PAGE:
WebCAT: Piloting the Development of a Web Camera Coastal Observing Network for Diverse Applications
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WebCAT: Piloting the Development of a Web Camera Coastal Observing Network for Diverse Applications
  • Published Date:

    2019

  • Source:
    Frontiers in Marine Science, 6, 1-7
Filetype[PDF-1.02 MB]


Details:
  • Description:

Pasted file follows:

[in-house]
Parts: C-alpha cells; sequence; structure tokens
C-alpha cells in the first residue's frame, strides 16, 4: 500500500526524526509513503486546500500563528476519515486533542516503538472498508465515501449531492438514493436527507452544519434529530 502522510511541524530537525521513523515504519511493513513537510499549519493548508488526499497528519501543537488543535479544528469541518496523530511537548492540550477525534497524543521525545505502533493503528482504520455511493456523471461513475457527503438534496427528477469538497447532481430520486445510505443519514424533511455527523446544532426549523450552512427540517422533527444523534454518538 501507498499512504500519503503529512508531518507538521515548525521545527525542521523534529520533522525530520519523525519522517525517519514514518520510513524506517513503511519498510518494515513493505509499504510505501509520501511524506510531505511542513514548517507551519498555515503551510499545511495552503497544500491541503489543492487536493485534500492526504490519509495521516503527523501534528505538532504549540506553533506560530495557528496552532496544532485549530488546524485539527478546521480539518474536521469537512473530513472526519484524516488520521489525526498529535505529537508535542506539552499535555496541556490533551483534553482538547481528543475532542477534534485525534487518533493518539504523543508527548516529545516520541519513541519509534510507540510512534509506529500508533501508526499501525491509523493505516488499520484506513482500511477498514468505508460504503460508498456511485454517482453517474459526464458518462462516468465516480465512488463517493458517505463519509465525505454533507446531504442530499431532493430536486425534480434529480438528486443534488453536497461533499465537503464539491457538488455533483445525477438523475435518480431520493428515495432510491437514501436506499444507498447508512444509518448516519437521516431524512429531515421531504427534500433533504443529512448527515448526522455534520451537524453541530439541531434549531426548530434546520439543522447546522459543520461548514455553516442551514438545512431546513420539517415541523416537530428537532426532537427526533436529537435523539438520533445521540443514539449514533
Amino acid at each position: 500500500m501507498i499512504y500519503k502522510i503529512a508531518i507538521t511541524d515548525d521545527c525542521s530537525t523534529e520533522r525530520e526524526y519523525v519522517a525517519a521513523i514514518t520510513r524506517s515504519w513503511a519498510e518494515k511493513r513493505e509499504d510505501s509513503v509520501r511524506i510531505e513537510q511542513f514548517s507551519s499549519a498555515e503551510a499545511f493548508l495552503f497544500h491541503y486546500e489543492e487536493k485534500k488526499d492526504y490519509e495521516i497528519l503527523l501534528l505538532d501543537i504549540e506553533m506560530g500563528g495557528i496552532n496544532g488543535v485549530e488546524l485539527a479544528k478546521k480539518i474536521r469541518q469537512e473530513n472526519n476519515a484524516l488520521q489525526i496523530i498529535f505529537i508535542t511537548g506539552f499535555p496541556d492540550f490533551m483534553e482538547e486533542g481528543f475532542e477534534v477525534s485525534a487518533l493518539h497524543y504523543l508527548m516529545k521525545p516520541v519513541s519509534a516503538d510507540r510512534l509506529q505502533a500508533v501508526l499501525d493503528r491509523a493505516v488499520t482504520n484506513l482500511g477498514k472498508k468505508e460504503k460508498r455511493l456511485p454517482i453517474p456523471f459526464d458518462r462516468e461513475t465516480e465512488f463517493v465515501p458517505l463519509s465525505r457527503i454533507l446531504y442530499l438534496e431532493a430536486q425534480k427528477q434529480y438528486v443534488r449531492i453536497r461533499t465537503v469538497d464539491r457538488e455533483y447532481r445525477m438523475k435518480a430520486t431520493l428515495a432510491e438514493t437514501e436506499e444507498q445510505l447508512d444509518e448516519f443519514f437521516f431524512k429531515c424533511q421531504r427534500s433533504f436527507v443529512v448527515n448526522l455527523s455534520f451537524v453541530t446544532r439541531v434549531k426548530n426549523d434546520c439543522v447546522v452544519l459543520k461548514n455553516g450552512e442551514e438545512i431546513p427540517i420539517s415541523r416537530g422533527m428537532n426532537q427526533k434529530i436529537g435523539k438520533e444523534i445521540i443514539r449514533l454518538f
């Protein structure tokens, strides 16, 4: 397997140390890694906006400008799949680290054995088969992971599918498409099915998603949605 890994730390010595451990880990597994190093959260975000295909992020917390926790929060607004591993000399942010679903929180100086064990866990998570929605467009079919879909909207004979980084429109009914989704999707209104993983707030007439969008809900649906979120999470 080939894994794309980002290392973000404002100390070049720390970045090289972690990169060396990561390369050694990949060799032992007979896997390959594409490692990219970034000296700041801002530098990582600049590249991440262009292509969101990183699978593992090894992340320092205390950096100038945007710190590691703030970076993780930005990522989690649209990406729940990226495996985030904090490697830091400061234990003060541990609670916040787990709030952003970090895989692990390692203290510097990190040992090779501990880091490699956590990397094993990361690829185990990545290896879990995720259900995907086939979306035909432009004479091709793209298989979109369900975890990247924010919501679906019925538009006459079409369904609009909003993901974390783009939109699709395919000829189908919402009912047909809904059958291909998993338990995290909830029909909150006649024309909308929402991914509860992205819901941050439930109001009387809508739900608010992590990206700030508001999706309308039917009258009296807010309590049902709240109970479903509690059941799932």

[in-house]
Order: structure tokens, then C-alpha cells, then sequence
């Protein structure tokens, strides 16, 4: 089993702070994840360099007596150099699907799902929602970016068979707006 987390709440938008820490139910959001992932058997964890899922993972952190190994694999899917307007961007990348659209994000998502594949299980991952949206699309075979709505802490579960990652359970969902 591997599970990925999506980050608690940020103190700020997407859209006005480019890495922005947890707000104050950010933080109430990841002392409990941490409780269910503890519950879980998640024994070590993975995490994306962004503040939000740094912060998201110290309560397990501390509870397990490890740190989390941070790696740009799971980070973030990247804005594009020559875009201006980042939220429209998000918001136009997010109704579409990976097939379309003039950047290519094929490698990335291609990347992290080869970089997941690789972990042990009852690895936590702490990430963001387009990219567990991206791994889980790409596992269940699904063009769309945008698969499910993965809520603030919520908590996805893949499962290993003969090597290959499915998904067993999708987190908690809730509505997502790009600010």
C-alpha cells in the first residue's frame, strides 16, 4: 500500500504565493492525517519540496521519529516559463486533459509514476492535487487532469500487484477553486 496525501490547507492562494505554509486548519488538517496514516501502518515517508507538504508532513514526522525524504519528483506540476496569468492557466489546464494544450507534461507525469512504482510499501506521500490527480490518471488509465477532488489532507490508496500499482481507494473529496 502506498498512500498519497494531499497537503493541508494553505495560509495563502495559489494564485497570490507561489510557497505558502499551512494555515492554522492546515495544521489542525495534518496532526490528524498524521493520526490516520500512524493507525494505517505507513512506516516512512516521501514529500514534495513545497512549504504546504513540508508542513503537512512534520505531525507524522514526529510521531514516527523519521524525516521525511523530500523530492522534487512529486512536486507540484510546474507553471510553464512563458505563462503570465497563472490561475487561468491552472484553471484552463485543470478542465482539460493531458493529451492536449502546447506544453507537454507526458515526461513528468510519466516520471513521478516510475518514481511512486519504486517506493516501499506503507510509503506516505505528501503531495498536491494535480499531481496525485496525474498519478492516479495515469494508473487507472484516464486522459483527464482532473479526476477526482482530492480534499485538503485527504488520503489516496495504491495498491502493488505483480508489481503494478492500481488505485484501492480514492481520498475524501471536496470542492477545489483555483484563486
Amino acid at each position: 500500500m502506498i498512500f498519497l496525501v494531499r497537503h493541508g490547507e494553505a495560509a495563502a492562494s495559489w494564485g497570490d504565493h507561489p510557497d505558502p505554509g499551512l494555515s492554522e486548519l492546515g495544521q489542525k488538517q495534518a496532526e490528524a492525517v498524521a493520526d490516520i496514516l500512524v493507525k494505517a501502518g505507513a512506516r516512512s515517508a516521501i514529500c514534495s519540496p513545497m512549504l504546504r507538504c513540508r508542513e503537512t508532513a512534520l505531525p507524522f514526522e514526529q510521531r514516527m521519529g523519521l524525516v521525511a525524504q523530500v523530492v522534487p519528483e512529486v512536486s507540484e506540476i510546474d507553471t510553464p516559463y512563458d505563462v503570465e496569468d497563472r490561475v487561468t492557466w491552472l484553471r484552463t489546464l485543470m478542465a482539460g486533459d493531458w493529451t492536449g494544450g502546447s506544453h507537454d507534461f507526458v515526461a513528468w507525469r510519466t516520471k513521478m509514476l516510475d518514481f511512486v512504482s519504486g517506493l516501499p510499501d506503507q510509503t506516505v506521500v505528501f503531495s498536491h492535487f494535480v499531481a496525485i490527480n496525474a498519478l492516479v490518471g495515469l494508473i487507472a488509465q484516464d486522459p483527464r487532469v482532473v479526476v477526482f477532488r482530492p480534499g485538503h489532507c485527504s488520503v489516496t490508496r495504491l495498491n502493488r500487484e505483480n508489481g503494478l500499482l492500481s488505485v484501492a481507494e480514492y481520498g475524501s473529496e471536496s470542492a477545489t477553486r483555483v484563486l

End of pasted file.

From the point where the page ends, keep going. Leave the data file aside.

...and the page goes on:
Web cameras are transforming coastal environmental monitoring. Improvements in camera technology and image processing capabilities, paired with decreases in cost, enable widespread use of camera systems by researchers, managers and first responders for a growing range of environmental monitoring applications. Applications are related to transportation and commerce, preparedness, risk reduction and response, and stewardship of coastal resources. While web cameras are seemingly ubiquitous, operators often follow unique installation procedures and collect, store, and process imagery data in various ways. These inconsistencies significantly limit the ability for imagery data to be shared and utilized across research and operational disciplines. Similar to the early days of other remote sensing networks like High Frequency Radar, the benefits and downstream application of coastal imagery data can be greatly enhanced through centralized data access and standardization of data collection, analysis and dissemination. The NOAA National Ocean Service Web Camera Applications Testbed (WebCAT) was launched in 2017 in partnership with SECOORA, as a public-private partnership to address this coastal ocean observing standardization need. WebCAT is a pilot project relying on the private sector expertise of Surfline, Inc., to install and operate several web cameras capable of meeting the short-term needs of diverse users including NOAA, USGS, state health agencies, academia and others. The project aims to determine operational imagery collection, storage, processing, access, and archival requirements that will foster collaboration across research and operational user communities. Seven web cameras have been installed at six locations along the southeast United States coast (from Florida to North Carolina) for purposes including: counting animals on the beach and migrating right whales, identifying rip currents, validating wave runup models, and understanding human use of natural resources. Here we present a review of the state of coastal imagery data and an overview of the WebCAT project. Goals of an upcoming community workshop will also be presented along with our vision for how WebCAT can motivate a future sustained operational web camera network.
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